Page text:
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Canadian family makes horrifying discovery in ice cream carton

A family has made a horrifying discovery in their ice cream container. (Win McNamee/Getty Images)

A Canadian family had to get tested for HIV and hepatitis after they found a urinary catheter in their store-bought ice cream, according to the Canadian news outlet LaPresse.

The family, who resides in Trois-Rivières, Quebec, bought the ice cream from the local grocery store for a family celebration last weekend: The birth of a baby boy. They decided on Coaticook brand chocolate caramel pecan for the special occasion, but upon his first few bites, the family's patriarch and brand new grandfather Jean Francoeur felt something unfamiliar in his mouth before spitting out what appeared to be part of the catheter, with the syringe intact.

According to CBC News, the family also said there was something dark on the tip of the syringe, but they couldn't tell if it was caramel or blood

"He put it in his mouth and found the tip of syringe," said Carol-Ann Christofferson, Francoeur's daughter-in-law. "He's the worst off, the most affected. He's not even able to speak about it."

Though Carol-Ann and her husband Samuel, the newborn baby's parents, didn't bite into any foreign objects, they did eat some of the ice cream before Francoeur made the horrifying discovery.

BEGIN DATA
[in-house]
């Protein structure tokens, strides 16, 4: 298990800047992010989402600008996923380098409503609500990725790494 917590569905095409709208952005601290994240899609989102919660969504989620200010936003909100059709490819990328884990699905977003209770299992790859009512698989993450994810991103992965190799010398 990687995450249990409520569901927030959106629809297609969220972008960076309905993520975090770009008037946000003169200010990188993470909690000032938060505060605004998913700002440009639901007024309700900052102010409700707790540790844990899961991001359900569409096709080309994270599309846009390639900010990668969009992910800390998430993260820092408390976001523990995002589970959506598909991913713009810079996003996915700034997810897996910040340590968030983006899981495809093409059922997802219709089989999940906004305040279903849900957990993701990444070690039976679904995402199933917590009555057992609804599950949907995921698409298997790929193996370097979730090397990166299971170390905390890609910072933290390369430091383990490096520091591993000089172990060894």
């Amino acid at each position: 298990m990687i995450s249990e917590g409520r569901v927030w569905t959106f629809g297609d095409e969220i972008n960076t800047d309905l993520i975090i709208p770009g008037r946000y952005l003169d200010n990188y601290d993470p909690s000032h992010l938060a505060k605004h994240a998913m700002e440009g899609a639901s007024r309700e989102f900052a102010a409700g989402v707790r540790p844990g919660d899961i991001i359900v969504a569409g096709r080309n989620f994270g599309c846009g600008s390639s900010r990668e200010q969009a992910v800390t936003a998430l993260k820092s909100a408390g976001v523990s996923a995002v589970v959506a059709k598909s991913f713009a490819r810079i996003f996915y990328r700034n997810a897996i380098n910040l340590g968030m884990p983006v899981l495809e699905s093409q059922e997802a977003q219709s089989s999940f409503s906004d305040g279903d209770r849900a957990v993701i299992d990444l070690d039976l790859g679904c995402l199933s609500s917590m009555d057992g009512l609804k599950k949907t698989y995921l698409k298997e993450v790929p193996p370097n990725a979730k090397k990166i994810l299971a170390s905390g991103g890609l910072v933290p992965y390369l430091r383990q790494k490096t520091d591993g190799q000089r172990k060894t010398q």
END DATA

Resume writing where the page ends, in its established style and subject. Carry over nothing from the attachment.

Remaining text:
The family called the local health line, who told the family they would have to go to the hospital and get tested for HIV, and hepatitis A, B, and C — immediately and continuously for the next six months.

The Coaticook ice cream company said it has launched an internal investigation to figure out what happened, but it hasn't received any other complaints of similar nature.

According to CBC, the company has also identified the lot number, which gives them the date the ice cream was manufactured so it will able to review surveillance video, but it isn't issuing a recall just yet.

"We have so many internal controls here and in food production in general that having something like that show up in a food item, it's not normal," said Coaticook owner Jean Provencher.




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